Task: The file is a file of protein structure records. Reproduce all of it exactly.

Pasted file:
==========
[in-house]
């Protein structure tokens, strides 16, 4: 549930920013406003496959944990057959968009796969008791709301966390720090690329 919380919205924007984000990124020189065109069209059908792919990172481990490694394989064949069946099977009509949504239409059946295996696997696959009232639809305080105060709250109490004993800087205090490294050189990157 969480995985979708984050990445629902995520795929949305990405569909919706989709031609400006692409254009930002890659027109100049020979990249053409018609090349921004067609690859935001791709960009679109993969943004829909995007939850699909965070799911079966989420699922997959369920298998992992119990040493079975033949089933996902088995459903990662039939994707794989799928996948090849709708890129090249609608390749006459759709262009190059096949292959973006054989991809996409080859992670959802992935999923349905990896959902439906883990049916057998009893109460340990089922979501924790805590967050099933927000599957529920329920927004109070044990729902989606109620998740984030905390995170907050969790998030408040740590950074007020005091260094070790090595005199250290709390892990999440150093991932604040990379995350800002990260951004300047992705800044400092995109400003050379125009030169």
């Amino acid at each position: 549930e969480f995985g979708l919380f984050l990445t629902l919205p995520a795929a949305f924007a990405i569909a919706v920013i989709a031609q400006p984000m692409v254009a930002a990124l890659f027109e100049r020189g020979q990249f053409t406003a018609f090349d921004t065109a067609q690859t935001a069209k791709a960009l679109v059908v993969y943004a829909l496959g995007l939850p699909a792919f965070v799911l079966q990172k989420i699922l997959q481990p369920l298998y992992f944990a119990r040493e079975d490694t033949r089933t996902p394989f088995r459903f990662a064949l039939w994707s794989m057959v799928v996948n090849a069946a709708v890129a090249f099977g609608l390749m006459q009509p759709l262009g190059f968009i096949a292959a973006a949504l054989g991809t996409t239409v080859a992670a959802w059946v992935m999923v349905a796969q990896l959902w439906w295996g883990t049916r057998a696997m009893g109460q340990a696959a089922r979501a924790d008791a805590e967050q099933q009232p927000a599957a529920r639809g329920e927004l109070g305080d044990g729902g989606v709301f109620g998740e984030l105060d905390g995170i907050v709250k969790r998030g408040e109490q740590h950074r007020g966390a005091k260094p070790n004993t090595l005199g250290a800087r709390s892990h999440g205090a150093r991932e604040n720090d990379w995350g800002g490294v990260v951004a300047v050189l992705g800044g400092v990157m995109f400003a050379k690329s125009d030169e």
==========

[in-house]
């Protein structure tokens, strides 16, 4: 549930920013406003496959944990057959968009796969008791709301966390720090690329 919380919205924007984000990124020189065109069209059908792919990172481990490694394989064949069946099977009509949504239409059946295996696997696959009232639809305080105060709250109490004993800087205090490294050189990157 969480995985979708984050990445629902995520795929949305990405569909919706989709031609400006692409254009930002890659027109100049020979990249053409018609090349921004067609690859935001791709960009679109993969943004829909995007939850699909965070799911079966989420699922997959369920298998992992119990040493079975033949089933996902088995459903990662039939994707794989799928996948090849709708890129090249609608390749006459759709262009190059096949292959973006054989991809996409080859992670959802992935999923349905990896959902439906883990049916057998009893109460340990089922979501924790805590967050099933927000599957529920329920927004109070044990729902989606109620998740984030905390995170907050969790998030408040740590950074007020005091260094070790090595005199250290709390892990999440150093991932604040990379995350800002990260951004300047992705800044400092995109400003050379125009030169």
């Amino acid at each position: 549930e969480f995985g979708l919380f984050l990445t629902l919205p995520a795929a949305f924007a990405i569909a919706v920013i989709a031609q400006p984000m692409v254009a930002a990124l890659f027109e100049r020189g020979q990249f053409t406003a018609f090349d921004t065109a067609q690859t935001a069209k791709a960009l679109v059908v993969y943004a829909l496959g995007l939850p699909a792919f965070v799911l079966q990172k989420i699922l997959q481990p369920l298998y992992f944990a119990r040493e079975d490694t033949r089933t996902p394989f088995r459903f990662a064949l039939w994707s794989m057959v799928v996948n090849a069946a709708v890129a090249f099977g609608l390749m006459q009509p759709l262009g190059f968009i096949a292959a973006a949504l054989g991809t996409t239409v080859a992670a959802w059946v992935m999923v349905a796969q990896l959902w439906w295996g883990t049916r057998a696997m009893g109460q340990a696959a089922r979501a924790d008791a805590e967050q099933q009232p927000a599957a529920r639809g329920e927004l109070g305080d044990g729902g989606v709301f109620g998740e984030l105060d905390g995170i907050v709250k969790r998030g408040e109490q740590h950074r007020g966390a005091k260094p070790n004993t090595l005199g250290a800087r709390s892990h999440g205090a150093r991932e604040n720090d990379w995350g800002g490294v990260v951004a300047v050189l992705g800044g400092v990157m995109f400003a050379k690329s125009d030169e």